22 Copyright 2008 Kenneth M. Chipps Ph.D. 22 Techniques In Combination When route poisoning is used with triggered updates, it speeds up the convergence time since neighboring routers do not have to wait 30 seconds before sending out information on the poisoned route The combination of split horizon with poison reverse is called route poisoning

23 Summary of Techniques Copyright 2008 Kenneth M. Chipps Ph.D. 23

24 Comparing RIP V1 to V2 Copyright 2008 Kenneth M. Chipps Ph.D. 24

25 RIP Communication RIP version 2 communicates with other routers through the multicast address Copyright 2008 Kenneth M. Chipps Ph.D. 25

26 26 RIP Configuration RIP configuration requires three configuration commands –router rip –version 2 –network Copyright 2008 Kenneth M. Chipps Ph.D.

27 Basic RIP Configuration In this example, each router’s network command tells the router to start using RIP –R1 looks for any interfaces whose IP address is in Class B network –R1 sees that both its FA0/0 and S0/0 interfaces have IP addresses in network , so R1 starts sending RIP updates on both interfaces –Similarly, R2 finds that both of its interfaces match the network command as well, because both interfaces are in network so, R2 also begins sending RIP updates on both interfaces –As a result, R1 and R2 begin to learn routes from each other using RIP Copyright 2008 Kenneth M. Chipps Ph.D. 27

28 Basic RIP Configuration Copyright 2008 Kenneth M. Chipps Ph.D. 28

29 Basic RIP Configuration When a RIP network command matches an interface IP address, the IOS enables RIP on that interface When RIP is enabled on an interface, three actions related to that interface are carried out Copyright 2008 Kenneth M. Chipps Ph.D. 29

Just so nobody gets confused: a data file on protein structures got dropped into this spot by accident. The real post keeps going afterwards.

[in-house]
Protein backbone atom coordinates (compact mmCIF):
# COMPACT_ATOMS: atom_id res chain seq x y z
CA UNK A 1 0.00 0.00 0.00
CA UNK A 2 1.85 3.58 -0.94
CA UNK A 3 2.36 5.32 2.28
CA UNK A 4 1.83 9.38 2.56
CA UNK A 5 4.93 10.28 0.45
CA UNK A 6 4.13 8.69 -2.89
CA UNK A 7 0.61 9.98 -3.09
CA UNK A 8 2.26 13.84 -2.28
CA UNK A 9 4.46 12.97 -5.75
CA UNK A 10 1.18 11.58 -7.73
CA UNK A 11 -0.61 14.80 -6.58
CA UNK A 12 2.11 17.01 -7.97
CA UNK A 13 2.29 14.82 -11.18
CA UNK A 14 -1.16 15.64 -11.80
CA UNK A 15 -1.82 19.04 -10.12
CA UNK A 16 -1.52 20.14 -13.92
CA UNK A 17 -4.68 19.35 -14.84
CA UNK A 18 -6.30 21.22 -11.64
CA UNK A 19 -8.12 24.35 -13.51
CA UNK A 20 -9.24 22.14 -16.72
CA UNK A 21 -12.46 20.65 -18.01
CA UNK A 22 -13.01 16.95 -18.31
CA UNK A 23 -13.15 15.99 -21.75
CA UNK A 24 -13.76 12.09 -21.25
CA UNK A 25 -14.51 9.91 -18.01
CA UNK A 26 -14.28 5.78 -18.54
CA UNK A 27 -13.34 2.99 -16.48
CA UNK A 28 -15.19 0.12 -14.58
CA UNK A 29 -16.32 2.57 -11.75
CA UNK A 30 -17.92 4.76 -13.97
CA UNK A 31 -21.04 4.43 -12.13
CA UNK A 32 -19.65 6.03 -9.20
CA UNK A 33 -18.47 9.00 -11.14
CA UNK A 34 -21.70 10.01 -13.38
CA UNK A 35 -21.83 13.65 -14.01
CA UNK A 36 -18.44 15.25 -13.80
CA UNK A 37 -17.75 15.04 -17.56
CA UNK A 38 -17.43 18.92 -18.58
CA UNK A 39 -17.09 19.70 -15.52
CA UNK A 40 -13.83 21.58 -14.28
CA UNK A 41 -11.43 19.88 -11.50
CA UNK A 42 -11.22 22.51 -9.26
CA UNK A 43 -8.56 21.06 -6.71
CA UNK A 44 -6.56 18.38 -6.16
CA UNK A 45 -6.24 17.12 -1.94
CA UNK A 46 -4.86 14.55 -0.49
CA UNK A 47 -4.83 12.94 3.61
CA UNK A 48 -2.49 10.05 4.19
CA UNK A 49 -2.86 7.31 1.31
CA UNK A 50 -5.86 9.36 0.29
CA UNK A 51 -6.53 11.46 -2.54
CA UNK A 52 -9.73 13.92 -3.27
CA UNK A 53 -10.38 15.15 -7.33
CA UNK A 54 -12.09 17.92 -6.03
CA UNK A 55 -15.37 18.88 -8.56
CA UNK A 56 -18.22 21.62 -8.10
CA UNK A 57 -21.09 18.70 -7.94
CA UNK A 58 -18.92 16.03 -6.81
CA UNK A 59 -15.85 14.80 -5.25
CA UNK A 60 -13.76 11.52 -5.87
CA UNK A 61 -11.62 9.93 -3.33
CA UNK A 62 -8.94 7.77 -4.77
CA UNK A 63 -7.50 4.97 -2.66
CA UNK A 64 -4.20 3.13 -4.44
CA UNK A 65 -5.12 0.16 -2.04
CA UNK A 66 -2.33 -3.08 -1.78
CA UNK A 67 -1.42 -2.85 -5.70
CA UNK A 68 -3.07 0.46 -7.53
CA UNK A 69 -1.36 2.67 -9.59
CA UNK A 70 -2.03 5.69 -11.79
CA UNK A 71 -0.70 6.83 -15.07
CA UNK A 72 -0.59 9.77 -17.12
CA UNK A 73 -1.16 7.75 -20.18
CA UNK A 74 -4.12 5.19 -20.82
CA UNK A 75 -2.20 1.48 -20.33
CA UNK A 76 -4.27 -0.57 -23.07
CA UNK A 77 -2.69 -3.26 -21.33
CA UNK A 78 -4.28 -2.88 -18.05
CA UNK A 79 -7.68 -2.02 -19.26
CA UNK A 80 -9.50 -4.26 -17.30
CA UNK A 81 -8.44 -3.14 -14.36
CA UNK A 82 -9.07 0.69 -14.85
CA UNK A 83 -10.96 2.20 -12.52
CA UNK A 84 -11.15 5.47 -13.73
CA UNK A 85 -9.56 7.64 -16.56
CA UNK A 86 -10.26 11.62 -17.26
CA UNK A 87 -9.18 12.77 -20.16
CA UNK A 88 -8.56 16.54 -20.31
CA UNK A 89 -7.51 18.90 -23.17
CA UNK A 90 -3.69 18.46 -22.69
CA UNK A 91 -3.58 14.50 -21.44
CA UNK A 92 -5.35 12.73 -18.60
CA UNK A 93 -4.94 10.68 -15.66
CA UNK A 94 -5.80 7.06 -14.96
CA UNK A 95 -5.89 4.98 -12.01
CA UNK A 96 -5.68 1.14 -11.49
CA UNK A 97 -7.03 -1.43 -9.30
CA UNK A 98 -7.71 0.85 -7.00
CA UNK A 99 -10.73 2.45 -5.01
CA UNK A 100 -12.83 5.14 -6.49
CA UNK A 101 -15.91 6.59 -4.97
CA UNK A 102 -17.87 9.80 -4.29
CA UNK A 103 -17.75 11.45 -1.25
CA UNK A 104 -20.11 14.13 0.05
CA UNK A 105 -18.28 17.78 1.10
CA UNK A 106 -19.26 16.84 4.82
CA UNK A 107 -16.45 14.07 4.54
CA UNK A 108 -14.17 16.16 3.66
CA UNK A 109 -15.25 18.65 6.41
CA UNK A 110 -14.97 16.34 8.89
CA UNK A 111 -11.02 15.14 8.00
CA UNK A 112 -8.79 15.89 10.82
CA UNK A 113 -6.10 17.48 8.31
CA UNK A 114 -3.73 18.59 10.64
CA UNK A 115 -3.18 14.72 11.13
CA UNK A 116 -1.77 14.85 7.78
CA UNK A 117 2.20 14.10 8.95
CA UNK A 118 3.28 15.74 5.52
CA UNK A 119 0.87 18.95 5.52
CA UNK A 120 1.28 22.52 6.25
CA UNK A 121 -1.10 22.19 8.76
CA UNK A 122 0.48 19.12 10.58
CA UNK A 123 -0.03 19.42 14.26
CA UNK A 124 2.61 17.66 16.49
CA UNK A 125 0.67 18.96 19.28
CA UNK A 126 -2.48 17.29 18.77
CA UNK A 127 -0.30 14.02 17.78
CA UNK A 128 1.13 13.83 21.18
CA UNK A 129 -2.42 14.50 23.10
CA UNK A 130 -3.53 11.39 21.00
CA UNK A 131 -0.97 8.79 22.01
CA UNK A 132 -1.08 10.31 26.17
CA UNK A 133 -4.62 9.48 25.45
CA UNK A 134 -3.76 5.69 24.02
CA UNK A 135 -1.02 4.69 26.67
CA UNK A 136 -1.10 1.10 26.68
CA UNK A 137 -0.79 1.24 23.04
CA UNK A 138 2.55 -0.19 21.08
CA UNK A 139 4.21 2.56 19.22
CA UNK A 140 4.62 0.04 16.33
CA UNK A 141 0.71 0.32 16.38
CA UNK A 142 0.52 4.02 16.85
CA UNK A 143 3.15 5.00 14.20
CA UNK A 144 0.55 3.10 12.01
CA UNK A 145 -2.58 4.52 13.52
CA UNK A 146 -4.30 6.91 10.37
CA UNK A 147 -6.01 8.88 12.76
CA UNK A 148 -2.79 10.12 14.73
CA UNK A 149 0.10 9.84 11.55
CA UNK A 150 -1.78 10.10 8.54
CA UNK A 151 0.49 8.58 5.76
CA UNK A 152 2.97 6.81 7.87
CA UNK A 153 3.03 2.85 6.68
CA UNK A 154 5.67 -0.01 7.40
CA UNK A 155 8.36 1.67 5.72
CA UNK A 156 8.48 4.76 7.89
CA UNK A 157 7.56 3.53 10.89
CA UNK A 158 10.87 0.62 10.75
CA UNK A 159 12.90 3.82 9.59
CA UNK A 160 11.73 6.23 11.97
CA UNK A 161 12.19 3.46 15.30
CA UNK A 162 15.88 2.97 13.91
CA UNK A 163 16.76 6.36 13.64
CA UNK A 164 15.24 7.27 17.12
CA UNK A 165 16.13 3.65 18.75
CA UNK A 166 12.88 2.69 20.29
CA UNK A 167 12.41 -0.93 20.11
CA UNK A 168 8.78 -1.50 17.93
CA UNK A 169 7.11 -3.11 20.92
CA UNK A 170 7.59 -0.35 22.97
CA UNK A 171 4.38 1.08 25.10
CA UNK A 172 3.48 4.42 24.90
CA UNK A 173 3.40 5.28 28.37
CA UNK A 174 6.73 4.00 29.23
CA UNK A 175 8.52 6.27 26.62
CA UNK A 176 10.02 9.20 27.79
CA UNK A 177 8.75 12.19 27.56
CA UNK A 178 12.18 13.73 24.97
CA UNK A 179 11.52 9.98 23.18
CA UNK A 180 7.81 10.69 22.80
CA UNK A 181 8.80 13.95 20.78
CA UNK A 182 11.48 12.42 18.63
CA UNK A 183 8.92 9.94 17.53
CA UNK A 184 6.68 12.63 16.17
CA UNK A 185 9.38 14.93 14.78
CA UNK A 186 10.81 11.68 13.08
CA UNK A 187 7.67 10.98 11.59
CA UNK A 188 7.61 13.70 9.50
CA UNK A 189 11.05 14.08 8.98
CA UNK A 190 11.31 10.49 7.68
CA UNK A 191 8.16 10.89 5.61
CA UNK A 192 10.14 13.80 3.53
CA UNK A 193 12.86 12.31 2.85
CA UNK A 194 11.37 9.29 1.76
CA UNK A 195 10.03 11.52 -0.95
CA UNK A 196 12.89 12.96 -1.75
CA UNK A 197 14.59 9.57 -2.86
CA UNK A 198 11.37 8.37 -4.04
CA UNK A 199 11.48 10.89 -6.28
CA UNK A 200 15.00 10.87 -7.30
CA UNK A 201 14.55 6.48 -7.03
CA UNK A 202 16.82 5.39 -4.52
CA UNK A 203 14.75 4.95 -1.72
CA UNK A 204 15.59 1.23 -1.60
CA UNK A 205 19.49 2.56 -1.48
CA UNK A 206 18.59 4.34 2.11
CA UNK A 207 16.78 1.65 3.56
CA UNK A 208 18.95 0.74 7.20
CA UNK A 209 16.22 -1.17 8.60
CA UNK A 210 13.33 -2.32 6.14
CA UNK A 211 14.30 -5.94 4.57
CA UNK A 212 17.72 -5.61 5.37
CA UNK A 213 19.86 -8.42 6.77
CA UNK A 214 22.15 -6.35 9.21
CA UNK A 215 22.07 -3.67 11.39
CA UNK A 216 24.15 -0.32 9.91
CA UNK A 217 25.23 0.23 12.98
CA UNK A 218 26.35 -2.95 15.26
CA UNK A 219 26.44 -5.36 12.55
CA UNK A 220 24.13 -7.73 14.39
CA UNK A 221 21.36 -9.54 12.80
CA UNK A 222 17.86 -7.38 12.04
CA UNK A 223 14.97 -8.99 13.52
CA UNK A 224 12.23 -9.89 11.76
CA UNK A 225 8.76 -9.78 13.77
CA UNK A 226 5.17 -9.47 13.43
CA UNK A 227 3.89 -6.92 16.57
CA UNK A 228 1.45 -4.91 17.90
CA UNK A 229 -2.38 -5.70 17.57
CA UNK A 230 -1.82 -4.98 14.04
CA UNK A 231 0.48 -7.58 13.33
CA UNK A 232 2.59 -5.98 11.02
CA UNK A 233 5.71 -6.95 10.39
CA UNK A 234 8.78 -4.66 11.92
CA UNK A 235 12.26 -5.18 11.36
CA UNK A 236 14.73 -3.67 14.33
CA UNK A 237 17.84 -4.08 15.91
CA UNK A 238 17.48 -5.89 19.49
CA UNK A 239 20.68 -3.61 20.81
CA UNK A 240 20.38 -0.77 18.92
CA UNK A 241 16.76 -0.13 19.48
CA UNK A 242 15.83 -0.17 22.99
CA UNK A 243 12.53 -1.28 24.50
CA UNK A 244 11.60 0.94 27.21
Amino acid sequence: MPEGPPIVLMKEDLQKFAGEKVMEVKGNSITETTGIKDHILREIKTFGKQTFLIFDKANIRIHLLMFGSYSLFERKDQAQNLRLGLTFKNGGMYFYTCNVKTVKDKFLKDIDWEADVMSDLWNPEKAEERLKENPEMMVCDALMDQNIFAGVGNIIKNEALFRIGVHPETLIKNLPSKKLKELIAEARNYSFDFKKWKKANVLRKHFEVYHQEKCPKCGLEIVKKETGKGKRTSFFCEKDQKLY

30 Basic RIP Configuration It starts sending RIP updates out the interface It starts listening for RIP updates coming in that interface from some other router It starts advertising a route to reach the subnet attached to the interface Copyright 2008 Kenneth M. Chipps Ph.D. 30

31 Copyright 2008 Kenneth M. Chipps Ph.D. 31 Configuring RIP

32 Copyright 2008 Kenneth M. Chipps Ph.D. 32 Preventing Routing Updates The command passive-interface is used to prevent routers from sending routing updates thorough an interface This is to prevent devices from learning about routes you would prefer they not know about This disables the sending out of RIP updates from that interface, but the router still receives updates through it

33 Copyright 2008 Kenneth M. Chipps Ph.D. 33 Load Balancing with RIP RIP can do simple load balancing using up to six equal cost paths It uses the round robin method

34 Copyright 2008 Kenneth M. Chipps Ph.D. 34 Troubleshooting RIP Update Common RIP troubleshooting commands include –show ip rip database –show ip protocols –show ip route –show ip interface brief –debug ip rip